T0:State Departments and Agencies
FROM: Kathy A. Bennett, Deputy Commissioner and General Counsel
SUBJECT: The Immigration and Nationality Act
Public Law 99-603, the Immigration Reform and Control Act of 1986, imposes a number of requirements on employers, including public employers. The Act, which requires employers to verify employees' citizenship and legal ability to work, became effective on November 6, 1986. Although each State department and agency is responsible for establishing procedures in compliance with this measure, in an effort to assist you during the initial stages of implementation, this Department will disseminate information obtained from Washington.
Enforcement of this Act is scheduled to begin on June 1, 1987 with only citations to be issued to those not complying until May 31, 1988, after which time fines will be levied.
The task of establishing proper procedures and controls for the verification process has been made somewhat difficult as the federal government has not yet promulgated final regulations to implement this Act. Further, the 'compliance form' (INS I-9, see draft copy [not] attached) to be used in this verification process is still under review.
Under the Act, all persons hired or appointed after November 6, 1986 will have to produce evidence of citizenship or naturalization or, if a resident alien, evidence of their right to be employed in this country.
To comply, the employee must submit to the personnel office of the appointing authority documents which establish employment authorization and identity.
Both employment authorization and identity may be established through production of one of the following documents:
A prospective employee who does not possess one of the above documents must produce a document to establish employment authorization and a second document to establish identity.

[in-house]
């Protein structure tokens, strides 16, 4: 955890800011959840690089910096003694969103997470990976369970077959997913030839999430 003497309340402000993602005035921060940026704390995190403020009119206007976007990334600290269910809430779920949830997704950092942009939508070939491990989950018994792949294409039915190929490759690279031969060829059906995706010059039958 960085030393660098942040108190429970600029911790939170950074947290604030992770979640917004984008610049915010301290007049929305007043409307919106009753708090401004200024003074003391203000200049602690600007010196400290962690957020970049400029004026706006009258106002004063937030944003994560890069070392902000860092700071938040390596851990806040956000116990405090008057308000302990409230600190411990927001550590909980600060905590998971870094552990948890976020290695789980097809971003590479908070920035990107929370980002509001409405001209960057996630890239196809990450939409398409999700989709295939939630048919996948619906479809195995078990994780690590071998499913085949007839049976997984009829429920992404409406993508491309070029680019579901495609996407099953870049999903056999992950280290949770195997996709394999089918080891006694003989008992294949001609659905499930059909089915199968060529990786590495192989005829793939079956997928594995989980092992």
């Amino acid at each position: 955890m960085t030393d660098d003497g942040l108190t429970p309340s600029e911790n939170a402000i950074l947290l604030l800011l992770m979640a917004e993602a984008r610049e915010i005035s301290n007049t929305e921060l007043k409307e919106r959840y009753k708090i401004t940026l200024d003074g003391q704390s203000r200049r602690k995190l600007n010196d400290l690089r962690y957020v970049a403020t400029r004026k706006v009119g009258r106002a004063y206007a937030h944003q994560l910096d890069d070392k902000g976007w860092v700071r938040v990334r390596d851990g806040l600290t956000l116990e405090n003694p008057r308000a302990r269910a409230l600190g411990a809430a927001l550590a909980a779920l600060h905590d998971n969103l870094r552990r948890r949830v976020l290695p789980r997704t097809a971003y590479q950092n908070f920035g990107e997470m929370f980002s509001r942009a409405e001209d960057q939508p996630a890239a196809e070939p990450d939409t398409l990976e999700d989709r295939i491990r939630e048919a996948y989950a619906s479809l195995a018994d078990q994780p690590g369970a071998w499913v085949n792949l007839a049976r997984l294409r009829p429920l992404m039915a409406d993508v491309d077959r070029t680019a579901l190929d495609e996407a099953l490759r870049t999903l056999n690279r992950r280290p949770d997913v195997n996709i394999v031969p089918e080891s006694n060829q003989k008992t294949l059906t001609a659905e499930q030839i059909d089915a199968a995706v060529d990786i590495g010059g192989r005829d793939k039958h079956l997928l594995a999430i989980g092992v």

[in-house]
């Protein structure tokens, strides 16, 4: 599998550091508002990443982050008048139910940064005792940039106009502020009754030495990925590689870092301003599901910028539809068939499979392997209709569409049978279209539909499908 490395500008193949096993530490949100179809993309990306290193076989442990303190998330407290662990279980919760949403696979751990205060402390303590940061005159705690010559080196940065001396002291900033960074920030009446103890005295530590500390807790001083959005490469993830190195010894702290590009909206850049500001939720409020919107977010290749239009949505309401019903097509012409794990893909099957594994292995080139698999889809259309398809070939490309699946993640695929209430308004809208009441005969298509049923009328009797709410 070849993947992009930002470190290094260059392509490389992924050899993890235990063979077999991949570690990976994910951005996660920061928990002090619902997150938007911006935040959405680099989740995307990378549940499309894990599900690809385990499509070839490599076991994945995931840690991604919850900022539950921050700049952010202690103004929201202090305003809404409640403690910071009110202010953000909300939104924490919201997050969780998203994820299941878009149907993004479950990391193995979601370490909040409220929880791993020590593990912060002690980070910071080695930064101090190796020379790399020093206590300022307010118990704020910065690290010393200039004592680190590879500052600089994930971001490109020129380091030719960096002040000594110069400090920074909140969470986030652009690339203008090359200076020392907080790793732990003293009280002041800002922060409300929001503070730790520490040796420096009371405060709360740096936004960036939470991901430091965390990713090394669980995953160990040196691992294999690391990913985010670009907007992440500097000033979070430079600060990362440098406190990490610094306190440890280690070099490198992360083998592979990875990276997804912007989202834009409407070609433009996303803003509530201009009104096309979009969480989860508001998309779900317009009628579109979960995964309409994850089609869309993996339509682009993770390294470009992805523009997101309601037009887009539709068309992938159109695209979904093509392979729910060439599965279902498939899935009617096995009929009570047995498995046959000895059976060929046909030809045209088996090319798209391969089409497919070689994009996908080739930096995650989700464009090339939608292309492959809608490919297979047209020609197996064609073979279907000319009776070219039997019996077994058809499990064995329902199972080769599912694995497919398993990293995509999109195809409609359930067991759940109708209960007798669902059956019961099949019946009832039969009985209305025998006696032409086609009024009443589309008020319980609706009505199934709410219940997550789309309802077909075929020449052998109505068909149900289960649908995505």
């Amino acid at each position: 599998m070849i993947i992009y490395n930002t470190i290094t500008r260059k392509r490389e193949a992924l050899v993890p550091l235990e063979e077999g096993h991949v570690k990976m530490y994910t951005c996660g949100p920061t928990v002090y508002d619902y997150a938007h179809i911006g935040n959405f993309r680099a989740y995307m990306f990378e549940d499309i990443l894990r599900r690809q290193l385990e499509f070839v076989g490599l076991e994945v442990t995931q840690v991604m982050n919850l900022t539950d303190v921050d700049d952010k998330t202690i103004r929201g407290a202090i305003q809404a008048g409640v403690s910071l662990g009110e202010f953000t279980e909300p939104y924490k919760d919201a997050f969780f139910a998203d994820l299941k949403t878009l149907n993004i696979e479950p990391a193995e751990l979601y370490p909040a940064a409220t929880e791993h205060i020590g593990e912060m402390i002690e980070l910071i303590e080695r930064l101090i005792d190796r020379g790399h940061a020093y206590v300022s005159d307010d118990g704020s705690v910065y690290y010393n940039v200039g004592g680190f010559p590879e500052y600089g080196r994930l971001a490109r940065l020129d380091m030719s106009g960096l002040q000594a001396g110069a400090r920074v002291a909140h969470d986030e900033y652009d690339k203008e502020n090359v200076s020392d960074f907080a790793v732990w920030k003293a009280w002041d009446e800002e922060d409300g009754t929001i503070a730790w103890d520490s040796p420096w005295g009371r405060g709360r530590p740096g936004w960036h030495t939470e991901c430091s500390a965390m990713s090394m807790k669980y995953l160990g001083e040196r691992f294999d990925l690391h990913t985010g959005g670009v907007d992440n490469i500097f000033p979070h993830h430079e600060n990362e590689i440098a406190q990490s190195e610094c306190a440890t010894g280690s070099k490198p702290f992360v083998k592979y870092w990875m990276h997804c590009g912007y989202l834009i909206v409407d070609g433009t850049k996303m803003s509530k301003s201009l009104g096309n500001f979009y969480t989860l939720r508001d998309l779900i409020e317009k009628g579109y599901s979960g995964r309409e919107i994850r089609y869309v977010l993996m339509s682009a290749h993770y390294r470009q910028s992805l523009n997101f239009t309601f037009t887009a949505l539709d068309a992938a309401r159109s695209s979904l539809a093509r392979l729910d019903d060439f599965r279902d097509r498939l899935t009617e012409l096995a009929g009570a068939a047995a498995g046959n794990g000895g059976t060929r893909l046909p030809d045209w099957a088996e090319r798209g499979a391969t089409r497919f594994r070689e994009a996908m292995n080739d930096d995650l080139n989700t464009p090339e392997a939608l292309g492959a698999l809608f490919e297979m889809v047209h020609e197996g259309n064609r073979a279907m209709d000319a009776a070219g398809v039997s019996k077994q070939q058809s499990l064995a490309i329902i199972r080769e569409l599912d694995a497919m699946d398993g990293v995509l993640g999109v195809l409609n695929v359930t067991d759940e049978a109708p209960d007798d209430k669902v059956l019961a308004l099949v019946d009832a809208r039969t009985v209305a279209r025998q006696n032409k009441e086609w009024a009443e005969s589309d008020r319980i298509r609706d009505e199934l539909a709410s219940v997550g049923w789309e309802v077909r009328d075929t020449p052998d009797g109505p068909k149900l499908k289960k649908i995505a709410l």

In order to establish employment authorization the employee may use either:
Identity may be established by producing a driver's license or similar document issued for the purpose of identification by a State, if it contains a photograph of the individual or personal identifying information relating to the individual.
We understand that the federal regulations to be issued may prescribe additional acceptable documentation.
In order to comply with federal law, each State agency must obtain the information necessary to complete the 'Employer's Certification' (Part F on the draft of form I-9) from each person newly appointed to the agency as well as each person appointed on or after November 6, 1986 to date. Photocopies of the documents. presented by such persons should be made and must be retained with the form as part of your personnel records for three years after the initial date of employment or for one year following the date the employee separates from service, whichever is later. (The Act specifically authorizes copying such documentation for this purpose regardless of other provisions of law prohibiting the reproduction of such materials.]
In addition, there will be a need to bring personnel files up-to-date for all individuals hired since November 6, 1986. We recommend that, while we are waiting for the INS to produce the final version of the form I-9, you begin to identify all such persons and inform them that they will soon be required to produce the necessary documents to prove their eligibility to work lawfully in this country. If you have any data needs in connection with identifying such persons, please contact Susan Whitfield of this Department at 518-457-7355.
We will provide additional information as soon as the final regulations are promulgated. In the interim, please direct questions to the INS at (518) 472-2434.
signed, Kathy A. Bennett